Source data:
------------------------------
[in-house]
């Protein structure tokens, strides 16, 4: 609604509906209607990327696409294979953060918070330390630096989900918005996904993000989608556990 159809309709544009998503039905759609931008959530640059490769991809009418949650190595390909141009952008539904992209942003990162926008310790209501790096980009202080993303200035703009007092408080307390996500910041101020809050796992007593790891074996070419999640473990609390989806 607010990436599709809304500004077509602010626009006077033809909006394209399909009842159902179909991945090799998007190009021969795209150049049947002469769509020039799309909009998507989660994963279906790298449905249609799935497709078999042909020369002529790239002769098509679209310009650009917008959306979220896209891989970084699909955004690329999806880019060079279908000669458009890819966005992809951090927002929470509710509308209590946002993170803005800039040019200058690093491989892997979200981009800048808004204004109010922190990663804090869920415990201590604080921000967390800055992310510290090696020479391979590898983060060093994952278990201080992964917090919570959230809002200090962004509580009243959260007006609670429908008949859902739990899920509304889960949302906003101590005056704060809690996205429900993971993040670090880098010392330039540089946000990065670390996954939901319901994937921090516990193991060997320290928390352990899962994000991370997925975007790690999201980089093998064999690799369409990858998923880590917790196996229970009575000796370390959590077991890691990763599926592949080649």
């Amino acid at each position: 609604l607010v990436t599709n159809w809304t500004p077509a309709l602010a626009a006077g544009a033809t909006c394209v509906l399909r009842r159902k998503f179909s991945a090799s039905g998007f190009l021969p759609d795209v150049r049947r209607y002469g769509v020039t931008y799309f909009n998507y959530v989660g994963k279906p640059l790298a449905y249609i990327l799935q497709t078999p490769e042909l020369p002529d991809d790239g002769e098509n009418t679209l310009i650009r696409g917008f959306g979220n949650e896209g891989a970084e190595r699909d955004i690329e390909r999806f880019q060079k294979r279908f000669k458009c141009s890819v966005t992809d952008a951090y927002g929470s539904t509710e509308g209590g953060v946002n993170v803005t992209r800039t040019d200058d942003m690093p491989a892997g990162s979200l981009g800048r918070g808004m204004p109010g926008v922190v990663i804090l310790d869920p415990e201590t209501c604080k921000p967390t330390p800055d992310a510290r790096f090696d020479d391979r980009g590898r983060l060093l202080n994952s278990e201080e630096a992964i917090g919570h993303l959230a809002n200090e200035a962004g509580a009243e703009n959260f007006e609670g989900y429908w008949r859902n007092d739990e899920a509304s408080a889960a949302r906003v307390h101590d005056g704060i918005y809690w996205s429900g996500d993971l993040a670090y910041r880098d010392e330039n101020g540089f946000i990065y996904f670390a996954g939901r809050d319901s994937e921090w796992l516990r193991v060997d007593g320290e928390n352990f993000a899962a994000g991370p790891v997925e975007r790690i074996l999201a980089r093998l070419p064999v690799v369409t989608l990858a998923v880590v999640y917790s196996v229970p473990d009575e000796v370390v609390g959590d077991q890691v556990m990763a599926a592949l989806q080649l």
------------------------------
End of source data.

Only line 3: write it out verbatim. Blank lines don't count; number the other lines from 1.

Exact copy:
């Amino acid at each position: 609604l607010v990436t599709n159809w809304t500004p077509a309709l602010a626009a006077g544009a033809t909006c394209v509906l399909r009842r159902k998503f179909s991945a090799s039905g998007f190009l021969p759609d795209v150049r049947r209607y002469g769509v020039t931008y799309f909009n998507y959530v989660g994963k279906p640059l790298a449905y249609i990327l799935q497709t078999p490769e042909l020369p002529d991809d790239g002769e098509n009418t679209l310009i650009r696409g917008f959306g979220n949650e896209g891989a970084e190595r699909d955004i690329e390909r999806f880019q060079k294979r279908f000669k458009c141009s890819v966005t992809d952008a951090y927002g929470s539904t509710e509308g209590g953060v946002n993170v803005t992209r800039t040019d200058d942003m690093p491989a892997g990162s979200l981009g800048r918070g808004m204004p109010g926008v922190v990663i804090l310790d869920p415990e201590t209501c604080k921000p967390t330390p800055d992310a510290r790096f090696d020479d391979r980009g590898r983060l060093l202080n994952s278990e201080e630096a992964i917090g919570h993303l959230a809002n200090e200035a962004g509580a009243e703009n959260f007006e609670g989900y429908w008949r859902n007092d739990e899920a509304s408080a889960a949302r906003v307390h101590d005056g704060i918005y809690w996205s429900g996500d993971l993040a670090y910041r880098d010392e330039n101020g540089f946000i990065y996904f670390a996954g939901r809050d319901s994937e921090w796992l516990r193991v060997d007593g320290e928390n352990f993000a899962a994000g991370p790891v997925e975007r790690i074996l999201a980089r093998l070419p064999v690799v369409t989608l990858a998923v880590v999640y917790s196996v229970p473990d009575e000796v370390v609390g959590d077991q890691v556990m990763a599926a592949l989806q080649l």